What reason is there to use a changeset for each database statement ?

(Firstly, I apologize for my bad English)
(Secondly, congratulations for this fabulous tool)

I don’t understand the reason to write a different changeset for each database statement. Why to put different ids over the same author and the same install/update/rollback activity?

In software version control like svn, I think the changes done by a developer are referred to unique id. These changes can affect to many methods, many classes and many files but while they are committed in the same activity, they always have the same ID.

In my case, I use liquibase Ant tasks to install/update/rollback a DDL software unit and I need to do all the changes (sometimes hundreds of statements) in a transaction, when I use generateChangeLog (to generate liquibase file over hibernate mappings) and diffDatabaseToChangeLog, these processes generate changeSets with theirs different id for each statement.


  • It’s very awful and error-prone to generate sql script (updateDatabase / rollbackFutureDatabase) with lots of changes on databasechangelog table.
  • If a DBA wants to view and optimize the generated sql file, I think he is confused to observe each databasechangelog statement (with its different id) and this situation obligates DBA to know about liquibase operation.
  • The databasechangelog table is left in awful and confused state. The table is filled with tens or hundres of rows with only one activity. In my case, I only want to annotate the activity with a simple databasechangelog row (author = DDL software unit name, id = version of the software unit, filename = any).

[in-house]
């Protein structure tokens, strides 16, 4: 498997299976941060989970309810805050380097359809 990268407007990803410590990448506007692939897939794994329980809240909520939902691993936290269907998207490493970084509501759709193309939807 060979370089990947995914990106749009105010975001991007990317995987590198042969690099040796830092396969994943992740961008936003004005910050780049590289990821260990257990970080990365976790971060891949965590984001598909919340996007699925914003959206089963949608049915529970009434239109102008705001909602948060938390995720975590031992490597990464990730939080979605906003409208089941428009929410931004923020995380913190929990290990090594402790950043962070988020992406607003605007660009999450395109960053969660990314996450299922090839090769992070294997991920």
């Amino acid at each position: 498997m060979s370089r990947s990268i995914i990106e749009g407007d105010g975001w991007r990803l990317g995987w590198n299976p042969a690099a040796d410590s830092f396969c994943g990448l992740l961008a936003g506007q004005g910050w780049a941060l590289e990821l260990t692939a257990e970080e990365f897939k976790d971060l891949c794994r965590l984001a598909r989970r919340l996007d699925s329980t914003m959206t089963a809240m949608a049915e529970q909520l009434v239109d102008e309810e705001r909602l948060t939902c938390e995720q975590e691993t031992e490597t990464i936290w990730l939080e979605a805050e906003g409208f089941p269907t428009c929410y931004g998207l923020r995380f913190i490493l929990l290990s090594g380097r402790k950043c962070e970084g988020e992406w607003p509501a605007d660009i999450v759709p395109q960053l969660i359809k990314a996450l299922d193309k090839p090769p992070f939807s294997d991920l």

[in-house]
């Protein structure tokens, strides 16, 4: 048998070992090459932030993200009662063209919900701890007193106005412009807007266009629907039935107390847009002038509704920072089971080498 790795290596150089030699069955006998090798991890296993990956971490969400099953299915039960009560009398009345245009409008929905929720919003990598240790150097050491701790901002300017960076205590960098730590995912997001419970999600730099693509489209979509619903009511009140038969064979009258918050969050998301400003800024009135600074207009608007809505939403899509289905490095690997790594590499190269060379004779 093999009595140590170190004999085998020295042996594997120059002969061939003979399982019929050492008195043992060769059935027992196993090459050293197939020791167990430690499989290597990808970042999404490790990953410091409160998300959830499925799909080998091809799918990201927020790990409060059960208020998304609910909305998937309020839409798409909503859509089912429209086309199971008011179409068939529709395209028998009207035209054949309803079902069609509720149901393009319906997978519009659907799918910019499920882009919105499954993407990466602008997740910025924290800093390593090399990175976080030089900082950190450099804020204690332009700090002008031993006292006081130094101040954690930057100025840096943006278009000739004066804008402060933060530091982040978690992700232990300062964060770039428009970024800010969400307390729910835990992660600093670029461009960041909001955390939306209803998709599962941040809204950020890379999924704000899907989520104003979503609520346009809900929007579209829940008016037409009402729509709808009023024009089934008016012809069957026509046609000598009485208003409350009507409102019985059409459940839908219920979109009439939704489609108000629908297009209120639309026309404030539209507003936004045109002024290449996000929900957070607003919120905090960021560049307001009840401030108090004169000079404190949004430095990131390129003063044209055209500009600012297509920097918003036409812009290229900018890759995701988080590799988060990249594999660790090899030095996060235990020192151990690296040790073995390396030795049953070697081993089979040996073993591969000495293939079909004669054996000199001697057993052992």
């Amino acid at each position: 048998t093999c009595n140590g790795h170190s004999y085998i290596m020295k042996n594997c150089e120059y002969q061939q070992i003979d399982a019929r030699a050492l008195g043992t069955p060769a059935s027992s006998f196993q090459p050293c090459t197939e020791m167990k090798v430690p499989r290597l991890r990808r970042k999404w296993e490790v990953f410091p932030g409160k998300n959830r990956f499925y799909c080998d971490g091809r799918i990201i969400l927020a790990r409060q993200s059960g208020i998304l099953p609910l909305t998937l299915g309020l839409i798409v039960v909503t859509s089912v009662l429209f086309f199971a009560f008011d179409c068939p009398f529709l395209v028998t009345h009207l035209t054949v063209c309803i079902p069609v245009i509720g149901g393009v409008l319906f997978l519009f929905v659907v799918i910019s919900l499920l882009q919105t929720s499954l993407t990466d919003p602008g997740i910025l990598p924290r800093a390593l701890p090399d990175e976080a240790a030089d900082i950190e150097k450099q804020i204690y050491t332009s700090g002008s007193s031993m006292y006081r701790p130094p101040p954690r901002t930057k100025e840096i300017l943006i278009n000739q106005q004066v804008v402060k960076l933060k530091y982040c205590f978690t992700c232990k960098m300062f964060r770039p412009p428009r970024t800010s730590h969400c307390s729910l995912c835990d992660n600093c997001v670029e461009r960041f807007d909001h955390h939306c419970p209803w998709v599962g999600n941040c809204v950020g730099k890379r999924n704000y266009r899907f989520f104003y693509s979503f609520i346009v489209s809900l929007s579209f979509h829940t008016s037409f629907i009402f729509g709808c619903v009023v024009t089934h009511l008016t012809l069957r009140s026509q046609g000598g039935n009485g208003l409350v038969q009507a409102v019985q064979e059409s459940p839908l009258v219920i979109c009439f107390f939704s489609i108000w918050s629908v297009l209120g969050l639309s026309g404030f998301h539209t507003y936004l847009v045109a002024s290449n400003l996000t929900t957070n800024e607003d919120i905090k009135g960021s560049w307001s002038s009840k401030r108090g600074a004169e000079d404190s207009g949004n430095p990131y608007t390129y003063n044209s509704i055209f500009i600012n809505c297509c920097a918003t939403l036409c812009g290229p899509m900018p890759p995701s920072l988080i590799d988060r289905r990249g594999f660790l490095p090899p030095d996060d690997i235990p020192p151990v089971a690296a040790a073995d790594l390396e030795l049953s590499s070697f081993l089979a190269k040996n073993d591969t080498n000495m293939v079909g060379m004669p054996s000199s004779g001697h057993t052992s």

• LiquiBase attempts to execute each changeSet in a transaction that is committed at the end, but I want to do all the activity in a transaction, not each statement.

My solution:
To put a option in the liquibase ant tasks (generateChangeLog / diffDatabaseToChangeLog) to can choose the two options:

  • only one changeset for all the activity.
  • a changeset per statement.

The limit of what should be in a changeset is what can be contained in a single transaction.  Each changeset tries to run as a single transaction with the following flow:

  1. start transaction
  2. run all changes
  3. insert into databasechangelog
  4. commit transaction

That works fine until you get the transaction auto-committing during step #2.  For example, if you have a changeSet with two create tables and for some reason the second create table fails, you will be in a state (on most databases) where your liquibase updates will always fail because table 1 has been created in the database and so the create table change will fail, but it cannot be marked as ran because the second table is not created.

If your changes are not auto-committing (normally just insert/update/delete statements) you can include as many of them as you want in your changeSet, and you often want to include many to perform them atomically.  But for generated changelogs, we don’t want to assume what operations are atomic and which are not.  I was thinking that the generateChangeLog actually collapses the insert tags into a loadData tag from csv in a single changeSet, and there should not be any update or delete statements generated.

Does that make sense?


Sorry, I am a noob in database.

I didn’t know DDL statements (CREATE - DROP - ALTER) are auto-committed so I didn’t understand why a set of DDL statements cannot be in the same changeSet.

Now, all is clear for me.

Many thanks.